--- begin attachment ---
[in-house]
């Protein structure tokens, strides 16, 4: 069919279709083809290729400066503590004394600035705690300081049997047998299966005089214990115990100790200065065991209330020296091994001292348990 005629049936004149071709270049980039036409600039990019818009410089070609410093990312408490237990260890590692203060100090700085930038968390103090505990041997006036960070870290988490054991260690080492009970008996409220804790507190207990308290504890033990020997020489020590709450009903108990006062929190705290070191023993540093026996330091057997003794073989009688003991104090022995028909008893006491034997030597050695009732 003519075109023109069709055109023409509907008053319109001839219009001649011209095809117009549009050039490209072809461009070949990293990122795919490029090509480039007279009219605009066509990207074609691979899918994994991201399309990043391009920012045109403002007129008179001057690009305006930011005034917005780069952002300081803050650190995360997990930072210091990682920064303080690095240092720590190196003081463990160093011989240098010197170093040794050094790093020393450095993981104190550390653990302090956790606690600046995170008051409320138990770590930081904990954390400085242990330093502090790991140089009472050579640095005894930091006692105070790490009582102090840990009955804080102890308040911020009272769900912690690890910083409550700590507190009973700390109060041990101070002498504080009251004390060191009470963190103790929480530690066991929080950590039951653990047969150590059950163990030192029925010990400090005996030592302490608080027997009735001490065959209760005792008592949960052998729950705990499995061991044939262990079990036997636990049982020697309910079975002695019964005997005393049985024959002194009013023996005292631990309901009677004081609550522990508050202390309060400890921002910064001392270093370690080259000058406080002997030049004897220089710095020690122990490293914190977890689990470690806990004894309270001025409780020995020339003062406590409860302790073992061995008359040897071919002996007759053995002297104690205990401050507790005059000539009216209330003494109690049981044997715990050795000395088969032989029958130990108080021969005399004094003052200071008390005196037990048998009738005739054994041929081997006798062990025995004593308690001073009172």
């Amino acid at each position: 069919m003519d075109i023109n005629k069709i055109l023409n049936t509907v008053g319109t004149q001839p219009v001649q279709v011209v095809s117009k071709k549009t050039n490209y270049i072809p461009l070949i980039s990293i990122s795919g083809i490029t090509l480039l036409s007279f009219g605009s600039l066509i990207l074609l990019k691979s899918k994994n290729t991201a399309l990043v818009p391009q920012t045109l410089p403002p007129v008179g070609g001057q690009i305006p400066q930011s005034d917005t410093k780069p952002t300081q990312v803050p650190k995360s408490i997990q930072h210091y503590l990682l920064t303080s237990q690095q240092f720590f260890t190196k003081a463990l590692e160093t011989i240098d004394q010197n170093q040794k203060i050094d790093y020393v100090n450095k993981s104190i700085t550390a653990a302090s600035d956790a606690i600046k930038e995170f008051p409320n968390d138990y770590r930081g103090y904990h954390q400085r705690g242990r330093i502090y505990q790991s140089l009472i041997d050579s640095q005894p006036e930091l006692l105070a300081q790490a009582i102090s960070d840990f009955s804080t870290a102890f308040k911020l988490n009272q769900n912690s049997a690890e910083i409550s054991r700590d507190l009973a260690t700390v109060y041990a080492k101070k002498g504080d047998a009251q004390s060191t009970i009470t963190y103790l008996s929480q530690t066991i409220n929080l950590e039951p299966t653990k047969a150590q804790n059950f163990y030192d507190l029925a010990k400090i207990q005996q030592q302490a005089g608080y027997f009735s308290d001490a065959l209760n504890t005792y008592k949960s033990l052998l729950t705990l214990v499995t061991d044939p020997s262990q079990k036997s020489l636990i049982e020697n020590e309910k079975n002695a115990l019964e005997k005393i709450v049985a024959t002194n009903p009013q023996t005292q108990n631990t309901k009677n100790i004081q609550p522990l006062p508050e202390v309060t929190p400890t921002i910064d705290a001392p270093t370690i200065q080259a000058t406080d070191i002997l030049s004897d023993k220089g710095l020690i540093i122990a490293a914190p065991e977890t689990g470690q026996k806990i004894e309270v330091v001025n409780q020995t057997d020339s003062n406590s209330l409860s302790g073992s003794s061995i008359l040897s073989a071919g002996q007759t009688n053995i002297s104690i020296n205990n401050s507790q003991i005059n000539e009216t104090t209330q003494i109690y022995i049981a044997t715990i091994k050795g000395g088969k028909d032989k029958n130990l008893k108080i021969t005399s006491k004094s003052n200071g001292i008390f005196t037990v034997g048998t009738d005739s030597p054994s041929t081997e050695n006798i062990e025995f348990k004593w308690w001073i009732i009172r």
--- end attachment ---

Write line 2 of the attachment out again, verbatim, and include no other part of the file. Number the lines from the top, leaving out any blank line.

């Protein structure tokens, strides 16, 4: 069919279709083809290729400066503590004394600035705690300081049997047998299966005089214990115990100790200065065991209330020296091994001292348990 005629049936004149071709270049980039036409600039990019818009410089070609410093990312408490237990260890590692203060100090700085930038968390103090505990041997006036960070870290988490054991260690080492009970008996409220804790507190207990308290504890033990020997020489020590709450009903108990006062929190705290070191023993540093026996330091057997003794073989009688003991104090022995028909008893006491034997030597050695009732 003519075109023109069709055109023409509907008053319109001839219009001649011209095809117009549009050039490209072809461009070949990293990122795919490029090509480039007279009219605009066509990207074609691979899918994994991201399309990043391009920012045109403002007129008179001057690009305006930011005034917005780069952002300081803050650190995360997990930072210091990682920064303080690095240092720590190196003081463990160093011989240098010197170093040794050094790093020393450095993981104190550390653990302090956790606690600046995170008051409320138990770590930081904990954390400085242990330093502090790991140089009472050579640095005894930091006692105070790490009582102090840990009955804080102890308040911020009272769900912690690890910083409550700590507190009973700390109060041990101070002498504080009251004390060191009470963190103790929480530690066991929080950590039951653990047969150590059950163990030192029925010990400090005996030592302490608080027997009735001490065959209760005792008592949960052998729950705990499995061991044939262990079990036997636990049982020697309910079975002695019964005997005393049985024959002194009013023996005292631990309901009677004081609550522990508050202390309060400890921002910064001392270093370690080259000058406080002997030049004897220089710095020690122990490293914190977890689990470690806990004894309270001025409780020995020339003062406590409860302790073992061995008359040897071919002996007759053995002297104690205990401050507790005059000539009216209330003494109690049981044997715990050795000395088969032989029958130990108080021969005399004094003052200071008390005196037990048998009738005739054994041929081997006798062990025995004593308690001073009172």